Wednesday, March 26, 2014
When to Seek Professional Guidance?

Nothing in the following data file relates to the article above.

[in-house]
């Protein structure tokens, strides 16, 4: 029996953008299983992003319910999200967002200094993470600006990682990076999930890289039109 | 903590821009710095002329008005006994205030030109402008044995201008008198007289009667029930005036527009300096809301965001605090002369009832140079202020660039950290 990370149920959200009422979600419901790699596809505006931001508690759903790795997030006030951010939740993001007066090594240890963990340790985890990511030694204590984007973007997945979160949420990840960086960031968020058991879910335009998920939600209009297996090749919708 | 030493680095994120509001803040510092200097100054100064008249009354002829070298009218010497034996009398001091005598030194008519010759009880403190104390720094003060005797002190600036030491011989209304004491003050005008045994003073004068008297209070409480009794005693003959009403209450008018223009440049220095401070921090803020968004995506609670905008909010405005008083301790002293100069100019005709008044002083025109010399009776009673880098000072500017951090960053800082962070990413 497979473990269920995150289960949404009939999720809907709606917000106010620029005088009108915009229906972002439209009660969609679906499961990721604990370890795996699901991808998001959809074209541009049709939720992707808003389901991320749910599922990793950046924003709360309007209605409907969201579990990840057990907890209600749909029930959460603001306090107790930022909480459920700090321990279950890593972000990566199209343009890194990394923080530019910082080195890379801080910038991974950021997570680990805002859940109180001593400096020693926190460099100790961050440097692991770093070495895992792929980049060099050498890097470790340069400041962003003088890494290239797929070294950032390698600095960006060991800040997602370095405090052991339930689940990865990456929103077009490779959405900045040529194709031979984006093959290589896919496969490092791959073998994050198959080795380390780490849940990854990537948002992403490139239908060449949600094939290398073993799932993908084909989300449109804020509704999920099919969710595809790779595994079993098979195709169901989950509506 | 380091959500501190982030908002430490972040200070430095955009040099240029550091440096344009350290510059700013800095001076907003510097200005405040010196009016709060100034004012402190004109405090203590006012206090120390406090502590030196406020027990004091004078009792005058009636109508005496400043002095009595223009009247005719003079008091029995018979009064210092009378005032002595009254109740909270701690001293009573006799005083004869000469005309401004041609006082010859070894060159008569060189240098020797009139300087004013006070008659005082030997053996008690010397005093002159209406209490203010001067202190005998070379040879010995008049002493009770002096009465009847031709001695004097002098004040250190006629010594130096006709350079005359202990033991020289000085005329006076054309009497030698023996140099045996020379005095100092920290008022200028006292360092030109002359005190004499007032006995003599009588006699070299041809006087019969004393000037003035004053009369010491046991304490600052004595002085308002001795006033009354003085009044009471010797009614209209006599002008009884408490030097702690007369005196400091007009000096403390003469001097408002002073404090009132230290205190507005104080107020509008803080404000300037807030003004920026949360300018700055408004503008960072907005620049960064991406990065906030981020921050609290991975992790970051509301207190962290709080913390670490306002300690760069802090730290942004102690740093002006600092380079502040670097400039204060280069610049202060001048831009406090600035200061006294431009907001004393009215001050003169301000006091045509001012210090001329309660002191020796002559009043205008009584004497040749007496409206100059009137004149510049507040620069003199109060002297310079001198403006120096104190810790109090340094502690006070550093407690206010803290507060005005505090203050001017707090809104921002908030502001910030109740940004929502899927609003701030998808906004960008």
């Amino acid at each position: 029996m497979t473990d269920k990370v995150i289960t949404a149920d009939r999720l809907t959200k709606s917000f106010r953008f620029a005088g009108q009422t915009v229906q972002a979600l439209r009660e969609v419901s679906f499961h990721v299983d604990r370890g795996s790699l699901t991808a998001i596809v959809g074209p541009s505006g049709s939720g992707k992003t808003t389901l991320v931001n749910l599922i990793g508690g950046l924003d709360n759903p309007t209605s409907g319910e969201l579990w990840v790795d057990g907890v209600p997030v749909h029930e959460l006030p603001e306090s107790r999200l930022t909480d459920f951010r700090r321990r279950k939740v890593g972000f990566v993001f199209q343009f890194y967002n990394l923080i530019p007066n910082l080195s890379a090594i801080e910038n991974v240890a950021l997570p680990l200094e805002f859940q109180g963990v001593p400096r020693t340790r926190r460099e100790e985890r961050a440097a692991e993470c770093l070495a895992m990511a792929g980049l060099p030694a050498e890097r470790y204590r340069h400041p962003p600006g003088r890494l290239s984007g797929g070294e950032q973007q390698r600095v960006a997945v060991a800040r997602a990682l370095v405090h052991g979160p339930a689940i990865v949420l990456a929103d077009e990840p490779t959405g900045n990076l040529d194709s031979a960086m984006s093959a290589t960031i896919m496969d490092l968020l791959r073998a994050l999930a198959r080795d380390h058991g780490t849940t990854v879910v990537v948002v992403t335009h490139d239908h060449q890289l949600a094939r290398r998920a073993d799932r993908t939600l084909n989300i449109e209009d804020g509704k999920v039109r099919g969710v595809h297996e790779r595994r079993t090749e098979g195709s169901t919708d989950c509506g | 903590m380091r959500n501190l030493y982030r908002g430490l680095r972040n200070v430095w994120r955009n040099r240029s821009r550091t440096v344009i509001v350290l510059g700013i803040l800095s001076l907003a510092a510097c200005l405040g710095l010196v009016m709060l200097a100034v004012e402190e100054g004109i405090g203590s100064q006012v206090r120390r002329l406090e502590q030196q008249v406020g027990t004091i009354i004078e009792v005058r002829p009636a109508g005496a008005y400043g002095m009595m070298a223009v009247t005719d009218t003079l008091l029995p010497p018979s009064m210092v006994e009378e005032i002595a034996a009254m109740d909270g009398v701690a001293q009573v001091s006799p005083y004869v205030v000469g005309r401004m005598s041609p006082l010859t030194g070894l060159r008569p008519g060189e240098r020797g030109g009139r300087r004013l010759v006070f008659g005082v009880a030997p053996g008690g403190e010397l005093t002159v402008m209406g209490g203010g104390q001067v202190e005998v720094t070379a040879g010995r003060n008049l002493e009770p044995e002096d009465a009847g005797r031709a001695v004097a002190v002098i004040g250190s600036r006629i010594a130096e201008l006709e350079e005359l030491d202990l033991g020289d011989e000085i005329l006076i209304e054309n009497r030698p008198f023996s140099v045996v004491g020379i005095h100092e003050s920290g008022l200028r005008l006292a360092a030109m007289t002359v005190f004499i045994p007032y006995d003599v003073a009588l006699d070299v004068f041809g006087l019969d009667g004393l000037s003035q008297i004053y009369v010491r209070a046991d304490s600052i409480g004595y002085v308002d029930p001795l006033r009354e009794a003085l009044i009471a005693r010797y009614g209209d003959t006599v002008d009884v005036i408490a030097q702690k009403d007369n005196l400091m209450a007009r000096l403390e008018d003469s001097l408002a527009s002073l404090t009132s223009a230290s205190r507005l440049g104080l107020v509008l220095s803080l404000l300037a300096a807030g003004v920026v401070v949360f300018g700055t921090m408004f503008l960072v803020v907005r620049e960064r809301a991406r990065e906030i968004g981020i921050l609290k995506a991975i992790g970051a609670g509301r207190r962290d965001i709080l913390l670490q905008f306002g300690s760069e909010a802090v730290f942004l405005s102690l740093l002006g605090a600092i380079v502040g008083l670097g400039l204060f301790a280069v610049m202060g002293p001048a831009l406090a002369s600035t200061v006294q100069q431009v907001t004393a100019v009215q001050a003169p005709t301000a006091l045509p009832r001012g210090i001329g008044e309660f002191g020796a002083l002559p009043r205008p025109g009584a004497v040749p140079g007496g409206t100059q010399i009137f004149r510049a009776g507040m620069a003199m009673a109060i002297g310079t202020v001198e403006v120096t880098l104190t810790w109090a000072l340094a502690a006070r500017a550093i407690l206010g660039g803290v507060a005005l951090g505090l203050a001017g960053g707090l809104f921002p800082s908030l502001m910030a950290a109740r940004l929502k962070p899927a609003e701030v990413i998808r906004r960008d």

How do you decide when to hand over some control in your life to a professional? When I was much younger, I did some work on my own cars. I had not yet injured my lower back. My knees still worked and automobiles like a 1968 Ford are pretty simple to figure out even for an amateur shade tree mechanic, like me. Times have changed. I can’t even see most of what is in the engine compartment of my 2010 Acura. I don’t know what the little black boxes I can see contain. I can’t even change the oil filter without putting the car on a lift. It is time to turn some control and decision making power (but not an abdication of personal responsibility) over to a professional. When I lived in Maryland I was fortunate to have a coworker who repaired and maintained cars in his spare time. He was very good, very cheap and most importantly, very honest. If he didn’t have the right tools or the expertise he would tell me what questions I should ask before I selected a professional shop to handle the problem. There are some principles that can be generally applied in all such situations. First of all look at the problem. How is your current approach working for you? Einstein famously said, “Insanity is doing the same thing over and over again and expecting different results.” If what you are doing isn’t working, for God’s sake try something else. What are your interests and expertise? How much time are you willing to invest in finding your own path to a solution? After losing small amounts of money, listening to advice from supposed investment advisors who were actually mutual fund salesmen. I concluded I would never again pay someone to lose my money for me. I didn’t start with any expertise, so I decided to buy stocks the same way I bought stereo equipment, look for the best quality at the lowest price. I also learned that passion over time leads to expertise. I also learned that if you really want to remain ignorant (although I can’t imagine why everyone is not passionate about managing their investments) all you need to know is four words, Vanguard Life Cycle Funds. How complicated are your problems? Most people can do their own taxes. If all you are dealing with are a job, a house payment, and a 1099 from a credit union easy to use programs like TurboTax are more than sufficient. Do it yourself. If you are lazy or a little frightened by the increasing complexity of your tax returns, hire somebody from a company like H&R Block. I rely on my CPA; may she be blessed. Early on I concluded that I would never spend the time necessary to become fluent in the U.S. Tax Code. I depend (perhaps more than I should) on the expertise of this wonderful woman. This year my combined tax returns for the IRS and two states ran 88 pages. The claims on the various forms are all interconnected in ways I do not even want to understand. If something goes wrong, she is qualified to defend my return before the IRS. In fact, if that happens she will perform this service at no additional charge! I consider that money well spent. What are the consequences of a mistake? Back in the day I practiced Tai Chi as a martial art. Our instructor was qualified by an internationally recognized master (really) to teach Tien Shen Pai, Tai Chi, and Xing Yi. He spent a great deal of time and money studying alternative health modalities. His diet was an important part of his discipline. What he was doing with his body worked. He can perform physical feats that most men half his age can only watch on television. However, when my teacher or a member of his family needs to go to a doctor he is quick to visit his MD. If you are facing a serious or life threatening problem, whether it is legal or medical, don’t mess around. Seek professional guidance. If the consequences of your inaction are death, imprisonment, or bankruptcy don’t try to save money by doing it yourself. It just isn’t worth the risk. How to find a professional? There are two places to start the search for a professional the Internet and personal referrals. Internet reviews can be quite useful if there is a sufficiently large number to provide a critical mass of useful information. If a five star system is used, the two, three, and four star ratings will give you the most useful information. Normally these reviews tell you what and why the reviewer liked or didn’t like the person in question. For example, since my wife and I have recently moved to a new home we will need to find a new General Practitioner. I will be looking for an all purpose country sawbones, who will take care of business without a lot of time wasted on unnecessary tests or referrals to specialists, unless of course, I have an acute problem that is beyond his or her level of competence. My wife, on the other hand, is looking for a compassionate soul who will listen to her problems and spend the time necessary to explore different possible treatment options. If a review says, “Doesn’t care about my feelings.” It isn’t going to be a good fit for my wife. If the review says, “A very through professional who is an integral part of a network of specialists and laboratories.” Maybe I should look elsewhere. By far the best means of locating a professional is personal referrals. If a knowledgeable friend recommends the services of a professional, that is gold. I asked one of the elders in my church I knew to be a CPA if he would do my taxes. He said he didn’t have the time to take on a new client. However, he knew a woman who used to be a member of our church whom he considered outstanding in every way. That is how I located my CPA. There is a final question, chemistry. Even if a professional is competent, affordable, and ethical he might be a bad match for you. My Tai Chi instructor once introduced one of his assistant instructors to his master. He thought this very gifted woman would benefit from the expertise of a recognized expert in their field of study. This man has trained world champions. Unfortunately, this old Chinese master screams at and insults gifted students in order to push them past their self imposed limitations. He tells the less gifted they are doing just fine, while continuing to take their money. This woman is an unusually sensitive soul. She was so upset by the experience she never returned to the master’s studio even though our teacher explained that his teacher’s behavior was a great honor. If you just can’t work with the guy, whether he is a lawyer, doctor, accountant, car mechanic, or kung fu fighter don’t try to figure it out. Just move on. Life is too short.